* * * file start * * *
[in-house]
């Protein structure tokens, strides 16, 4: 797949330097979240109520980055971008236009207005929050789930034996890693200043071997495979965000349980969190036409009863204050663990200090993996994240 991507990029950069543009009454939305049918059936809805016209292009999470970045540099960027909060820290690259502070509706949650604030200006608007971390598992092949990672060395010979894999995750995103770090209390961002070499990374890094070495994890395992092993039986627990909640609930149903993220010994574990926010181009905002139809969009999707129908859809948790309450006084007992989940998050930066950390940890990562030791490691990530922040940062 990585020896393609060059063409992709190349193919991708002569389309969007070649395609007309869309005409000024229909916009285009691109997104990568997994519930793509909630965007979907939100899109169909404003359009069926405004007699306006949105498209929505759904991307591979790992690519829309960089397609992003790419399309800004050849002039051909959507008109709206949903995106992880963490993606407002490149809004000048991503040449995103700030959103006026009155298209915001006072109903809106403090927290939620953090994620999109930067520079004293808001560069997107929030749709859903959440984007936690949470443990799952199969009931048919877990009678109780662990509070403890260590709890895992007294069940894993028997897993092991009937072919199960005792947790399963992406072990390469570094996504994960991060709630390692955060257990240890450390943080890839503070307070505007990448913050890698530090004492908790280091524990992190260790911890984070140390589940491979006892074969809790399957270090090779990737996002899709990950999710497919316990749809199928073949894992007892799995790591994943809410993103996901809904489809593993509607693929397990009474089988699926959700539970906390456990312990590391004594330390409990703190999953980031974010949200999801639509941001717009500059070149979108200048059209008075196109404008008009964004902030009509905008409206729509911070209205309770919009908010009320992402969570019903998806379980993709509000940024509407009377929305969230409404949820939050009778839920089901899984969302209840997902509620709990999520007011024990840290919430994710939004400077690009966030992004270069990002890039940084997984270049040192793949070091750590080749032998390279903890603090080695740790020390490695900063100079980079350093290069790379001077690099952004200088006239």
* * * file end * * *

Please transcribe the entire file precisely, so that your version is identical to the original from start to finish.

[in-house]
């Protein structure tokens, strides 16, 4: 797949330097979240109520980055971008236009207005929050789930034996890693200043071997495979965000349980969190036409009863204050663990200090993996994240 991507990029950069543009009454939305049918059936809805016209292009999470970045540099960027909060820290690259502070509706949650604030200006608007971390598992092949990672060395010979894999995750995103770090209390961002070499990374890094070495994890395992092993039986627990909640609930149903993220010994574990926010181009905002139809969009999707129908859809948790309450006084007992989940998050930066950390940890990562030791490691990530922040940062 990585020896393609060059063409992709190349193919991708002569389309969007070649395609007309869309005409000024229909916009285009691109997104990568997994519930793509909630965007979907939100899109169909404003359009069926405004007699306006949105498209929505759904991307591979790992690519829309960089397609992003790419399309800004050849002039051909959507008109709206949903995106992880963490993606407002490149809004000048991503040449995103700030959103006026009155298209915001006072109903809106403090927290939620953090994620999109930067520079004293808001560069997107929030749709859903959440984007936690949470443990799952199969009931048919877990009678109780662990509070403890260590709890895992007294069940894993028997897993092991009937072919199960005792947790399963992406072990390469570094996504994960991060709630390692955060257990240890450390943080890839503070307070505007990448913050890698530090004492908790280091524990992190260790911890984070140390589940491979006892074969809790399957270090090779990737996002899709990950999710497919316990749809199928073949894992007892799995790591994943809410993103996901809904489809593993509607693929397990009474089988699926959700539970906390456990312990590391004594330390409990703190999953980031974010949200999801639509941001717009500059070149979108200048059209008075196109404008008009964004902030009509905008409206729509911070209205309770919009908010009320992402969570019903998806379980993709509000940024509407009377929305969230409404949820939050009778839920089901899984969302209840997902509620709990999520007011024990840290919430994710939004400077690009966030992004270069990002890039940084997984270049040192793949070091750590080749032998390279903890603090080695740790020390490695900063100079980079350093290069790379001077690099952004200088006239």